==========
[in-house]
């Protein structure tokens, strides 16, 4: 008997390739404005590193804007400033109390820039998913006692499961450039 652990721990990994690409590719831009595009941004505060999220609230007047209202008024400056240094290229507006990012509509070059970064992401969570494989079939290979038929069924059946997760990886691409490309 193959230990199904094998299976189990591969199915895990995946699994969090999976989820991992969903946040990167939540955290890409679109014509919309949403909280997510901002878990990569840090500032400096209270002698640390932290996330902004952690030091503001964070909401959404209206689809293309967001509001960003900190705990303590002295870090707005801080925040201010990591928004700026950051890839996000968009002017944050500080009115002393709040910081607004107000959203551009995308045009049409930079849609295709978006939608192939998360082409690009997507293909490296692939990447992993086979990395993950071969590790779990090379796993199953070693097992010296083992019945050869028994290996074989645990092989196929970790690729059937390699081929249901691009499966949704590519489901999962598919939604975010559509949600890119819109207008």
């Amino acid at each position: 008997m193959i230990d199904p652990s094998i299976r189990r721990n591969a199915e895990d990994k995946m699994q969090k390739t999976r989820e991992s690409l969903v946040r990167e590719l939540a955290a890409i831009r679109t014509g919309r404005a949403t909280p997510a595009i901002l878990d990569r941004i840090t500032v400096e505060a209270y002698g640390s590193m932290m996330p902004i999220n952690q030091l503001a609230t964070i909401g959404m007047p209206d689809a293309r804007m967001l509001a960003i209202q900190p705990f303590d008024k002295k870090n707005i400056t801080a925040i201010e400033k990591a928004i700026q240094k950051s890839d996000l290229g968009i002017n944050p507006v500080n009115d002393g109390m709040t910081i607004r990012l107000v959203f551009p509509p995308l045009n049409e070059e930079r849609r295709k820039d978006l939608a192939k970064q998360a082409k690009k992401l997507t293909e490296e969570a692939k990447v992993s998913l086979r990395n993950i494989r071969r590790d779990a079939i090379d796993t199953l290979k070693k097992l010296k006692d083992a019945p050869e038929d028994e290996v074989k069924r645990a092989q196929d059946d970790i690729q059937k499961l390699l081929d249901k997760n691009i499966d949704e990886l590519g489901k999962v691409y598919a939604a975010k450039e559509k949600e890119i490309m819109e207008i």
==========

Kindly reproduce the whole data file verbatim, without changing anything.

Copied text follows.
[in-house]
């Protein structure tokens, strides 16, 4: 008997390739404005590193804007400033109390820039998913006692499961450039 652990721990990994690409590719831009595009941004505060999220609230007047209202008024400056240094290229507006990012509509070059970064992401969570494989079939290979038929069924059946997760990886691409490309 193959230990199904094998299976189990591969199915895990995946699994969090999976989820991992969903946040990167939540955290890409679109014509919309949403909280997510901002878990990569840090500032400096209270002698640390932290996330902004952690030091503001964070909401959404209206689809293309967001509001960003900190705990303590002295870090707005801080925040201010990591928004700026950051890839996000968009002017944050500080009115002393709040910081607004107000959203551009995308045009049409930079849609295709978006939608192939998360082409690009997507293909490296692939990447992993086979990395993950071969590790779990090379796993199953070693097992010296083992019945050869028994290996074989645990092989196929970790690729059937390699081929249901691009499966949704590519489901999962598919939604975010559509949600890119819109207008």
């Amino acid at each position: 008997m193959i230990d199904p652990s094998i299976r189990r721990n591969a199915e895990d990994k995946m699994q969090k390739t999976r989820e991992s690409l969903v946040r990167e590719l939540a955290a890409i831009r679109t014509g919309r404005a949403t909280p997510a595009i901002l878990d990569r941004i840090t500032v400096e505060a209270y002698g640390s590193m932290m996330p902004i999220n952690q030091l503001a609230t964070i909401g959404m007047p209206d689809a293309r804007m967001l509001a960003i209202q900190p705990f303590d008024k002295k870090n707005i400056t801080a925040i201010e400033k990591a928004i700026q240094k950051s890839d996000l290229g968009i002017n944050p507006v500080n009115d002393g109390m709040t910081i607004r990012l107000v959203f551009p509509p995308l045009n049409e070059e930079r849609r295709k820039d978006l939608a192939k970064q998360a082409k690009k992401l997507t293909e490296e969570a692939k990447v992993s998913l086979r990395n993950i494989r071969r590790d779990a079939i090379d796993t199953l290979k070693k097992l010296k006692d083992a019945p050869e038929d028994e290996v074989k069924r645990a092989q196929d059946d970790i690729q059937k499961l390699l081929d249901k997760n691009i499966d949704e990886l590519g489901k999962v691409y598919a939604a975010k450039e559509k949600e890119i490309m819109e207008i």